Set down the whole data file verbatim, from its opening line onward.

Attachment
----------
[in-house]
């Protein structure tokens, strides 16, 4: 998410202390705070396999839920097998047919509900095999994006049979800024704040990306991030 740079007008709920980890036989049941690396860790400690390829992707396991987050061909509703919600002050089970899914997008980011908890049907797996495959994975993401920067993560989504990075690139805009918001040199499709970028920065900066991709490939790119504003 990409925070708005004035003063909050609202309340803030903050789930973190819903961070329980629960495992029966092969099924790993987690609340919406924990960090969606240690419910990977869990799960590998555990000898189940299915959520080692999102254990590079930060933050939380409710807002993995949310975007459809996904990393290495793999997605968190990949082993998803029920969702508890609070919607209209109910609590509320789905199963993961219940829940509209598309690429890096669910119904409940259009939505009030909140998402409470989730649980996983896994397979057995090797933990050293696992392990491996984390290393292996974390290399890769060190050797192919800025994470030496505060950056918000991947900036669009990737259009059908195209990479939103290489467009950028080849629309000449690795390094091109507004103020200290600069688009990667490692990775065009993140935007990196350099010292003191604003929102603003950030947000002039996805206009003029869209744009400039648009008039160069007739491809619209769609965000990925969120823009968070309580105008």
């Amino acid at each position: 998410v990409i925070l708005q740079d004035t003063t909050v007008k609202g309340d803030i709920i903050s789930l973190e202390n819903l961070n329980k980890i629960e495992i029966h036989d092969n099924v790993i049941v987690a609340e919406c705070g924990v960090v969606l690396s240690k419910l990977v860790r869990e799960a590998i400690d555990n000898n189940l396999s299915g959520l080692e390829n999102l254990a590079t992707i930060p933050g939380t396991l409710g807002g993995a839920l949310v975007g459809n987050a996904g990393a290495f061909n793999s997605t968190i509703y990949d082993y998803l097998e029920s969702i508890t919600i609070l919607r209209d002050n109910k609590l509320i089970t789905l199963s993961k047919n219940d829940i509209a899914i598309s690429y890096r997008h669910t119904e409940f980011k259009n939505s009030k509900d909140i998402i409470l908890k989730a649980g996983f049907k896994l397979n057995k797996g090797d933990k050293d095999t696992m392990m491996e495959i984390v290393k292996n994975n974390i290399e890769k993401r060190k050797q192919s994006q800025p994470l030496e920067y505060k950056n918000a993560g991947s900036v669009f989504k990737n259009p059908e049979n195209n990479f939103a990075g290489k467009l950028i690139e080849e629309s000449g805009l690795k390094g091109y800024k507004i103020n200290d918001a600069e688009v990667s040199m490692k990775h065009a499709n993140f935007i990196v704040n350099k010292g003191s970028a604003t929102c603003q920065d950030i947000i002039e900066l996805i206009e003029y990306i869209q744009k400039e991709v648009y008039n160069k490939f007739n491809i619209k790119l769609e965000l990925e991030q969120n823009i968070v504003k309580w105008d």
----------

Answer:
[in-house]
């Protein structure tokens, strides 16, 4: 998410202390705070396999839920097998047919509900095999994006049979800024704040990306991030 740079007008709920980890036989049941690396860790400690390829992707396991987050061909509703919600002050089970899914997008980011908890049907797996495959994975993401920067993560989504990075690139805009918001040199499709970028920065900066991709490939790119504003 990409925070708005004035003063909050609202309340803030903050789930973190819903961070329980629960495992029966092969099924790993987690609340919406924990960090969606240690419910990977869990799960590998555990000898189940299915959520080692999102254990590079930060933050939380409710807002993995949310975007459809996904990393290495793999997605968190990949082993998803029920969702508890609070919607209209109910609590509320789905199963993961219940829940509209598309690429890096669910119904409940259009939505009030909140998402409470989730649980996983896994397979057995090797933990050293696992392990491996984390290393292996974390290399890769060190050797192919800025994470030496505060950056918000991947900036669009990737259009059908195209990479939103290489467009950028080849629309000449690795390094091109507004103020200290600069688009990667490692990775065009993140935007990196350099010292003191604003929102603003950030947000002039996805206009003029869209744009400039648009008039160069007739491809619209769609965000990925969120823009968070309580105008």
């Amino acid at each position: 998410v990409i925070l708005q740079d004035t003063t909050v007008k609202g309340d803030i709920i903050s789930l973190e202390n819903l961070n329980k980890i629960e495992i029966h036989d092969n099924v790993i049941v987690a609340e919406c705070g924990v960090v969606l690396s240690k419910l990977v860790r869990e799960a590998i400690d555990n000898n189940l396999s299915g959520l080692e390829n999102l254990a590079t992707i930060p933050g939380t396991l409710g807002g993995a839920l949310v975007g459809n987050a996904g990393a290495f061909n793999s997605t968190i509703y990949d082993y998803l097998e029920s969702i508890t919600i609070l919607r209209d002050n109910k609590l509320i089970t789905l199963s993961k047919n219940d829940i509209a899914i598309s690429y890096r997008h669910t119904e409940f980011k259009n939505s009030k509900d909140i998402i409470l908890k989730a649980g996983f049907k896994l397979n057995k797996g090797d933990k050293d095999t696992m392990m491996e495959i984390v290393k292996n994975n974390i290399e890769k993401r060190k050797q192919s994006q800025p994470l030496e920067y505060k950056n918000a993560g991947s900036v669009f989504k990737n259009p059908e049979n195209n990479f939103a990075g290489k467009l950028i690139e080849e629309s000449g805009l690795k390094g091109y800024k507004i103020n200290d918001a600069e688009v990667s040199m490692k990775h065009a499709n993140f935007i990196v704040n350099k010292g003191s970028a604003t929102c603003q920065d950030i947000i002039e900066l996805i206009e003029y990306i869209q744009k400039e991709v648009y008039n160069k490939f007739n491809i619209k790119l769609e965000l990925e991030q969120n823009i968070v504003k309580w105008d």